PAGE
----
Considerations When Looking for Cheap Business Cards

Business cards are an integral part of any business. You cannot afford to not have these small, yet very effective, printed items in your wallet wherever you go.

The great news about cheap business cards is that they don’t have to look cheap. Paying careful attention to the design and quality of paper will ensure that the most affordable printed materials look expensive, adding credibility to your business.

Customers will quickly notice if you hand them a card which is thin and poorly designed, giving the impression you printed them at home on your home printer. Rather spend a little money and ensure you get high quality cards for an affordable price.

Paper quality is essential when choosing this type of item. The higher the paper number, the better quality you will receive. Ideally you want at least two hundred gram paper to provide you with a strong and durable card you can hand out with pride.

Quantity is as important as quality. What most people don’t realise is that printing a higher volume can result in cheap business cards printed to the highest quality. When printing smaller volumes, print shops will use their digital printers, which are slightly more expensive, but on higher volumes they turn to their litho printers, which are an affordable solution.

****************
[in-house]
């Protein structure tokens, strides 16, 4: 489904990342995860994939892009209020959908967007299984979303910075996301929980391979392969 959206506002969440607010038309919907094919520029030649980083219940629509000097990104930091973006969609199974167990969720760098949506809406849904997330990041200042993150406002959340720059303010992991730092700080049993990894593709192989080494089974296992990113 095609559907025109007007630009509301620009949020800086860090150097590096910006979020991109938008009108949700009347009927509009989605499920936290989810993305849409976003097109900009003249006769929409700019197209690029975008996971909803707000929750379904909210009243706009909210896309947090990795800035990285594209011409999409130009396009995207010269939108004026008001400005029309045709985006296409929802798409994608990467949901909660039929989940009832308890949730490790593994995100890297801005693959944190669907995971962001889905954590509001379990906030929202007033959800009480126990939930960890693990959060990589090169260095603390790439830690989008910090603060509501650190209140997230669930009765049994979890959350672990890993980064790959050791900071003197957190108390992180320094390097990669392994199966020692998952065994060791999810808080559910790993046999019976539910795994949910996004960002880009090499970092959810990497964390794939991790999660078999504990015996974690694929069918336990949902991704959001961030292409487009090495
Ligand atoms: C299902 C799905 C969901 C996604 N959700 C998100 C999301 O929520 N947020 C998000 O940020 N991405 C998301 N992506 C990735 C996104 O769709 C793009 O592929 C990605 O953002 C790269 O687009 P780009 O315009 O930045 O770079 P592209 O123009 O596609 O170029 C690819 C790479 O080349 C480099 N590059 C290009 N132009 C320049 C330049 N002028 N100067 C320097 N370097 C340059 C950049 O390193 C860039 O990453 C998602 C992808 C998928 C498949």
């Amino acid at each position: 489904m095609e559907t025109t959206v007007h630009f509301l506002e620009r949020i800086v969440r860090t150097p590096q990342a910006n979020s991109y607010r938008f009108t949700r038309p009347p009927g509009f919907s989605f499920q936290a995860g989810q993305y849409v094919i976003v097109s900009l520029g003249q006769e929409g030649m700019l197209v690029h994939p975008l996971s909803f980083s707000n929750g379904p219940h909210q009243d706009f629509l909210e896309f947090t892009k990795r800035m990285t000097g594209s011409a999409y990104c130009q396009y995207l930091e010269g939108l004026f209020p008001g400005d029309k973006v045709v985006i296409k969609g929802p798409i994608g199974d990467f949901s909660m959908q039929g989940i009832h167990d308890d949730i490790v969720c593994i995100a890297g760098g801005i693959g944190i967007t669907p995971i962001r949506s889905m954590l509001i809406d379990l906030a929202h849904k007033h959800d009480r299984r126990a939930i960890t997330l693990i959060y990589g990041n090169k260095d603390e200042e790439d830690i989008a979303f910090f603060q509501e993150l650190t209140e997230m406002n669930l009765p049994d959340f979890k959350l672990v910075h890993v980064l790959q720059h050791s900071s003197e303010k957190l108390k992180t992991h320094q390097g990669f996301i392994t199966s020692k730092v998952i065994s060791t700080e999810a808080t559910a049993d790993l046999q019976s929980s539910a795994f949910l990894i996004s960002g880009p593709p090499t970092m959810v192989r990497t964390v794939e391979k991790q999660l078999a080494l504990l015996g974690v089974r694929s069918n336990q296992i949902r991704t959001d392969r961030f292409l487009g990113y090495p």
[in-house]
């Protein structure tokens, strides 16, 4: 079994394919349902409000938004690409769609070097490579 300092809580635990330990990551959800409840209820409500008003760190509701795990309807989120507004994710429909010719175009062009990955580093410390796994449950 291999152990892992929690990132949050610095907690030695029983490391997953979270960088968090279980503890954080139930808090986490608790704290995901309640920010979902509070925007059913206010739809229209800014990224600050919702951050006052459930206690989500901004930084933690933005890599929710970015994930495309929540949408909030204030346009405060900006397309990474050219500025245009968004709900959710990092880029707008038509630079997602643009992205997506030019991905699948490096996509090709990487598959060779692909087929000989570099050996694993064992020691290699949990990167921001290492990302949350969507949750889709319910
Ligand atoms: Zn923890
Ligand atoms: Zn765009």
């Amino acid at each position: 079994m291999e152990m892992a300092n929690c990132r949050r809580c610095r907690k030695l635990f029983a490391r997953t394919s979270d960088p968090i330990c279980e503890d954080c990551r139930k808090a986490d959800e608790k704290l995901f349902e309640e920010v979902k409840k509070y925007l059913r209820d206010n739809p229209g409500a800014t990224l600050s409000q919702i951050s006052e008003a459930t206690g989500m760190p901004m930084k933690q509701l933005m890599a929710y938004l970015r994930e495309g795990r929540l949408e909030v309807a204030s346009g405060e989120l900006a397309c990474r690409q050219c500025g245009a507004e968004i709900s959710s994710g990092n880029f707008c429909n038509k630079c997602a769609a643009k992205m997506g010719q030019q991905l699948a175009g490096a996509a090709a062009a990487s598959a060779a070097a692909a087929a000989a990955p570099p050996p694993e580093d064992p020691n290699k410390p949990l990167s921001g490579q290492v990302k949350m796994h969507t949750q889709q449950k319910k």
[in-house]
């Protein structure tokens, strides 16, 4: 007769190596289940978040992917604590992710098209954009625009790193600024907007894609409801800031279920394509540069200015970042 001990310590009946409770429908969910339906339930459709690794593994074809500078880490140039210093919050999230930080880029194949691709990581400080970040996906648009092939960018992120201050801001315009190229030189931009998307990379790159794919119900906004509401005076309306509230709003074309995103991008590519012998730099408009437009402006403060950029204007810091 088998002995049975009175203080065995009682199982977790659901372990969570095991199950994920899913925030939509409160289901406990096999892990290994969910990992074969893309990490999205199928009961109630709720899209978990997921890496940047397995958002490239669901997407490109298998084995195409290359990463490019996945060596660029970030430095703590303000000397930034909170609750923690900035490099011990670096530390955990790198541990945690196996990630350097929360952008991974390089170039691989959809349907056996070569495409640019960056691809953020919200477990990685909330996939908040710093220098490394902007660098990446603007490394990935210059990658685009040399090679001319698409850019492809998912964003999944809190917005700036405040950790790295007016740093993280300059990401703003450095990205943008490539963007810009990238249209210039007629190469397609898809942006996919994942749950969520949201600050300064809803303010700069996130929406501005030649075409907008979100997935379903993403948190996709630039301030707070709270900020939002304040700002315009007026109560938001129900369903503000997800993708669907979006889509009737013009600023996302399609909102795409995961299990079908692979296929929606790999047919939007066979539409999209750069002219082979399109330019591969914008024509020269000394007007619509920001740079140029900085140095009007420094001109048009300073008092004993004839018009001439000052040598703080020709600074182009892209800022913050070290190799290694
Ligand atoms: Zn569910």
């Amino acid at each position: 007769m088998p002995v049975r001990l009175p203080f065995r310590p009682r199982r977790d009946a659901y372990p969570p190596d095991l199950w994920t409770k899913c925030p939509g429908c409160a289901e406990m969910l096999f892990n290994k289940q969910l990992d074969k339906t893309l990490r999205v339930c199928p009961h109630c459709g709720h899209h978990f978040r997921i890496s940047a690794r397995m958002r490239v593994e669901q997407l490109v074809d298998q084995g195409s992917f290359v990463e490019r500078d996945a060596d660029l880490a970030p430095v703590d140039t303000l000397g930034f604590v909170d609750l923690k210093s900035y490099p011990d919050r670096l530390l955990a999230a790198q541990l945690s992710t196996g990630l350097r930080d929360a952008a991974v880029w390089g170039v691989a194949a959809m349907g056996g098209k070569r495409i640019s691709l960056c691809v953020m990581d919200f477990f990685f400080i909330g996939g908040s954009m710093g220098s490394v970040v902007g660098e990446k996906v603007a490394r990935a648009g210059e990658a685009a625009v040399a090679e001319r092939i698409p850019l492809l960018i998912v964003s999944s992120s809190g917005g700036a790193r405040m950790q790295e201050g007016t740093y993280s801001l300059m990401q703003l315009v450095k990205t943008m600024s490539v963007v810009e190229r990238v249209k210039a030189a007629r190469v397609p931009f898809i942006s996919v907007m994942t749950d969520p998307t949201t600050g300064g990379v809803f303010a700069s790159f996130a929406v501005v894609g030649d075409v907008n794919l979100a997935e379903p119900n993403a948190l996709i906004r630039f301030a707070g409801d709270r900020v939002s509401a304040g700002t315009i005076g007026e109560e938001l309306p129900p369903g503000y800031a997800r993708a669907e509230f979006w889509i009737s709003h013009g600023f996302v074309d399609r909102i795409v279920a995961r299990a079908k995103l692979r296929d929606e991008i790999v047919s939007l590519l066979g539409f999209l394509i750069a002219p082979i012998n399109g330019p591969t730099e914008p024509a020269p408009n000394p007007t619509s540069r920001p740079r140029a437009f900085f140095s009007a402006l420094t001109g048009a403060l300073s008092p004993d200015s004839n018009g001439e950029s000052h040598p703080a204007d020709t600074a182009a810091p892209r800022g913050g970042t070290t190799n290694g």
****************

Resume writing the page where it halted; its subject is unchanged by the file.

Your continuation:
Ensure you check with your print shop regarding print prices on the quantity of cheap business cards they provide, in many cases you will be able to purchase five hundred cards for slightly more than one hundred, which is definitely more affordable and worthwhile in the long run.

Most print shops will also offer you a design service, but you can save money by creating your own design, if you are comfortable with the computer software. Creating your own design according to the specifications given to you enables you to email or drop off your design and they will print it for you.